The Select tool () specifies what entities you want to modify with SketchUp’s other tools or commands. If you want to change the length of a line, first select the line. If you want to scale a box, first select that box. If you want to move a line and a box, you start by selecting both, creating what’s called a selection set.
Here’s where you find the Select tool in SketchUp:
- The Getting Started toolbar (shown here), the Large Tool Set toolbar, and the Principal toolbar (Microsoft Windows)
- The Tool Palette (macOS)
- The Tools menu
Table of Contents
Selecting a single entity
To select a single entity:
- Activate the Select tool (). The cursor changes to an arrow.
- Click an entity. Whatever you select (edge, face, or component for example) is highlighted, like the sofa cushion shown here.
If you don’t select the right thing the first time, just try again. If you don’t want anything to be selected, click any empty space in the drawing window.
Selecting multiple entities
When you need to select more than one thing, SketchUp offers a few different selection options. Watch the video to see how these options work and learn tricks for making complicated selections quickly and easily. Or keep reading about ways to select multiple entities.
To make sure nothing is selected, select Edit > Deselect All, press Ctrl+T (Microsoft Windows) or Shift+Command+A (macOS), or click any empty space in the drawing area.
When the Select tool is active, you can select multiple entities in any of the following ways:
- Click and drag to make a selection box. With the Select tool active, click and drag to create a temporary box around the items you want to select. When you release the mouse button, your items become selected. If you click and drag to the left (a crossing selection), anything completely or partially inside the box becomes selected. If you click and drag to the right (a window selection, shown the figure), you select only what’s completely inside the box. For example, notice how only one red cushion is selected, even though the second one is partially inside the window selection box.
- Double- or triple-click. Depending on what you click, you can select combinations of edges and faces. The following table outlines your options.
Do This. . . . . .To Select This Double-click a face The face and all its bounding edges (1) Double-click an edge The edge and its connected face (2) Triple-click an entity All the connected entities. For example, if you triple-click a face in a cube, the entire cube is selected. (3)
- Context-click an edge. When you context-click an edge, a context menu appears with the following options:
- Select > Connected Faces selects all the faces connected to the selected entity.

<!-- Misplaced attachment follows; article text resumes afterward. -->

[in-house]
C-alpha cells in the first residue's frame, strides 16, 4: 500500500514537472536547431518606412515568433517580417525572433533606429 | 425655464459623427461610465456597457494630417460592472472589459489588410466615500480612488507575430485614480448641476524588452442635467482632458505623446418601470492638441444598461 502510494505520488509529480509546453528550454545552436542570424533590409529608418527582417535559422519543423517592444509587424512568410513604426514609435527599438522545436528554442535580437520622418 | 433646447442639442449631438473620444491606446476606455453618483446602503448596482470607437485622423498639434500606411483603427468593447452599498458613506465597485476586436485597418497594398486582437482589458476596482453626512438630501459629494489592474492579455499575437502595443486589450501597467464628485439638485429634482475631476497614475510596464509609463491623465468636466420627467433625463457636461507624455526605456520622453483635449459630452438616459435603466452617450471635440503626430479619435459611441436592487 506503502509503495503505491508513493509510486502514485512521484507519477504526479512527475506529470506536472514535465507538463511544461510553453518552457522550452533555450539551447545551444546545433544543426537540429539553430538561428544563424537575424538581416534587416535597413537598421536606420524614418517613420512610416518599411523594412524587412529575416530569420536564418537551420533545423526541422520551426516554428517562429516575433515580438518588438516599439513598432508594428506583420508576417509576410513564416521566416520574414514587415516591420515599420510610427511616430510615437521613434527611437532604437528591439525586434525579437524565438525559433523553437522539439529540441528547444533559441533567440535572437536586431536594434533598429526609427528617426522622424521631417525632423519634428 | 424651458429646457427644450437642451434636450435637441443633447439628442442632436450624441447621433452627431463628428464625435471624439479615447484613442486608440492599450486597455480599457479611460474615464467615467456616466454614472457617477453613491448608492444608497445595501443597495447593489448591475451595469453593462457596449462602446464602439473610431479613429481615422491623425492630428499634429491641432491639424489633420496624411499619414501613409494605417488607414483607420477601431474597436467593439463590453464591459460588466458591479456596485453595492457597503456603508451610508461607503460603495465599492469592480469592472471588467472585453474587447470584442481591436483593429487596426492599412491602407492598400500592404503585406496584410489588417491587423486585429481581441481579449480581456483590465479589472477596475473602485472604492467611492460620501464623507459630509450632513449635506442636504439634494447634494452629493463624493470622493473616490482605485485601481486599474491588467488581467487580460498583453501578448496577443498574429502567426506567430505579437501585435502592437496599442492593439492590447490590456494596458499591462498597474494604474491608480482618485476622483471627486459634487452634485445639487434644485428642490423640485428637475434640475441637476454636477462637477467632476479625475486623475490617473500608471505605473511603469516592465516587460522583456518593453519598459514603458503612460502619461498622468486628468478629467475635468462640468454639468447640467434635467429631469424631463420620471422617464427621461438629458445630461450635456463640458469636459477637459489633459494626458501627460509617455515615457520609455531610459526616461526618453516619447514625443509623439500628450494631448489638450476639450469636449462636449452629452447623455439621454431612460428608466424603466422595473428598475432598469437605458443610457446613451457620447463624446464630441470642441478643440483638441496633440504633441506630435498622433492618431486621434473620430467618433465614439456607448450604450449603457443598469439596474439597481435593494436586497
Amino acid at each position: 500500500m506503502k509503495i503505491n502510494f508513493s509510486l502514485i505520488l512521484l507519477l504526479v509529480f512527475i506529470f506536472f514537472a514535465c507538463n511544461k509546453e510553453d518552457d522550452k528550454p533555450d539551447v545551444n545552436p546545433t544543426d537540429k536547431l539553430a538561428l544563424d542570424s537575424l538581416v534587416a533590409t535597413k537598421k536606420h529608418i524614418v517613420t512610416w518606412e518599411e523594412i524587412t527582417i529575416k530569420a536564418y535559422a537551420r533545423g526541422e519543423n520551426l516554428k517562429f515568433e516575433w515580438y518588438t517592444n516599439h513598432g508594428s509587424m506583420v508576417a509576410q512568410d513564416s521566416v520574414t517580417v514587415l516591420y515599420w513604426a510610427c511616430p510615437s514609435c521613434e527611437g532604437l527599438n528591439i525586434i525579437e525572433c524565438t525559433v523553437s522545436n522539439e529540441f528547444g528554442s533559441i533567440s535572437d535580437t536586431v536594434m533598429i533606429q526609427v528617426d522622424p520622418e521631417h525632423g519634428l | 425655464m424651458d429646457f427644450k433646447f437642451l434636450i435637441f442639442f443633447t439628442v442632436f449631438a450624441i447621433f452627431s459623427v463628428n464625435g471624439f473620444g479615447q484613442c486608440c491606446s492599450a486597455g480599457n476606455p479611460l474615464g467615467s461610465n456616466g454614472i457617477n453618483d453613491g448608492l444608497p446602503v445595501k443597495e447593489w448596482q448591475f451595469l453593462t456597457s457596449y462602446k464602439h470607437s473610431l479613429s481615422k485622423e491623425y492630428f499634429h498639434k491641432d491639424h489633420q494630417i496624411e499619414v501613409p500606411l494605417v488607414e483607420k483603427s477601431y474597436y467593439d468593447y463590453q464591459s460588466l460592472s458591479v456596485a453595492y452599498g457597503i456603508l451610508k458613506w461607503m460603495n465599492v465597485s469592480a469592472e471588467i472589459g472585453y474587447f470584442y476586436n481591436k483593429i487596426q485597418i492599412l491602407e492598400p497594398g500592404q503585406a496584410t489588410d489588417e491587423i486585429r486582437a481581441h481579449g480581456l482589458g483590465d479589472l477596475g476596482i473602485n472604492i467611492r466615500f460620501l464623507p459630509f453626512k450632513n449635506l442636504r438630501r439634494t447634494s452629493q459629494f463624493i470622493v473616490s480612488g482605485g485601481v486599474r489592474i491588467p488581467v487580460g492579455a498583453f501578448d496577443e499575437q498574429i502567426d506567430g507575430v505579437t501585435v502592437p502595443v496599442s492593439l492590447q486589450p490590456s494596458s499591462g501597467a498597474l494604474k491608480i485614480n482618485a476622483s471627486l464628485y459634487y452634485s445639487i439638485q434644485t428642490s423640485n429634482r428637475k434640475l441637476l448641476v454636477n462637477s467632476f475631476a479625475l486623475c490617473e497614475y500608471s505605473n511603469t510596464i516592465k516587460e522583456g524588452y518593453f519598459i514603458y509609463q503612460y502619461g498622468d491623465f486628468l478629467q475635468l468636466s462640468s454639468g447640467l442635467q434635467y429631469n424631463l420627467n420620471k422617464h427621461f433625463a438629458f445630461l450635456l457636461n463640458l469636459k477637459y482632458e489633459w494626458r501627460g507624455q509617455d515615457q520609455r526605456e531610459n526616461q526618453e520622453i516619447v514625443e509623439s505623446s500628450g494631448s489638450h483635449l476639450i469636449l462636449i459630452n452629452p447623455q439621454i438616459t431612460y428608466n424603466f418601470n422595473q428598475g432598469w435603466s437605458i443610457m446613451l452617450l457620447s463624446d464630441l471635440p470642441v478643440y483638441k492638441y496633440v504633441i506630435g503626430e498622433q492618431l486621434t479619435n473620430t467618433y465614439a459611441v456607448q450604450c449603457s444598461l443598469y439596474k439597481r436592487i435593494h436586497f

- Select > All Connected selects all entities connected to the selected entity. (The result is the same as triple-clicking the entity.)
- Select > All on same Layer selects all the entities on the same layer as the selected entity. If you your model doesn’t contain any layers, the result is also the same as triple-clicking.
- Context-click a face. When you context-click a face, the context menu has all the options you see when you context-click an edge, as well as two other options:
- Select > Bounding Edges selects all the bounding edges of the selected face.
- Select > All with same Material selects any entity with the same material as the selected face. If you want to select all the faces with a brick material or red paint, for example, and change that material to something else, this method makes doing so quick and easy.
Adding and subtracting from a selection set
When you’re selecting multiple entities, it’s easy to grab an entity you didn’t want or to miss an entity that you need. To add or remove entities from a selection set, make sure the Select tool is activated; then adjust your selection by using the keyboard modifiers in the following table. For example, to select both red cushions as shown here, select one and then hold down the Ctrl key while selecting the other cushion.
|To Do This . . .||Press and Hold This Key(s)||While Also . . .|
|Add to the selection set, one entity at a time||Ctrl (Microsoft Windows) or Option (macOS)||Clicking unselected entities|
|Change an entity’s selection status. (Select an unselected entity or clear a selected entity)||Shift||Clicking an entity|
|Subtract from the selection set||Shift+Ctrl (Microsoft Windows) or Shift+Option (macOS)||Clicking selected entities|
Inverting a selection
Inverting a selection can simplify complicated edits, like removing leaves from a tree. In this example, you'd select the trunk and branches and then invert the selection to select all the leaves.
To invert a selection, make the initial selection and then press Ctrl+Shift+I.
To invert a selection, make the initial selection and then press Command+Shift+I.
Alternately, you can choose Edit > Invert Selection from the menu bar.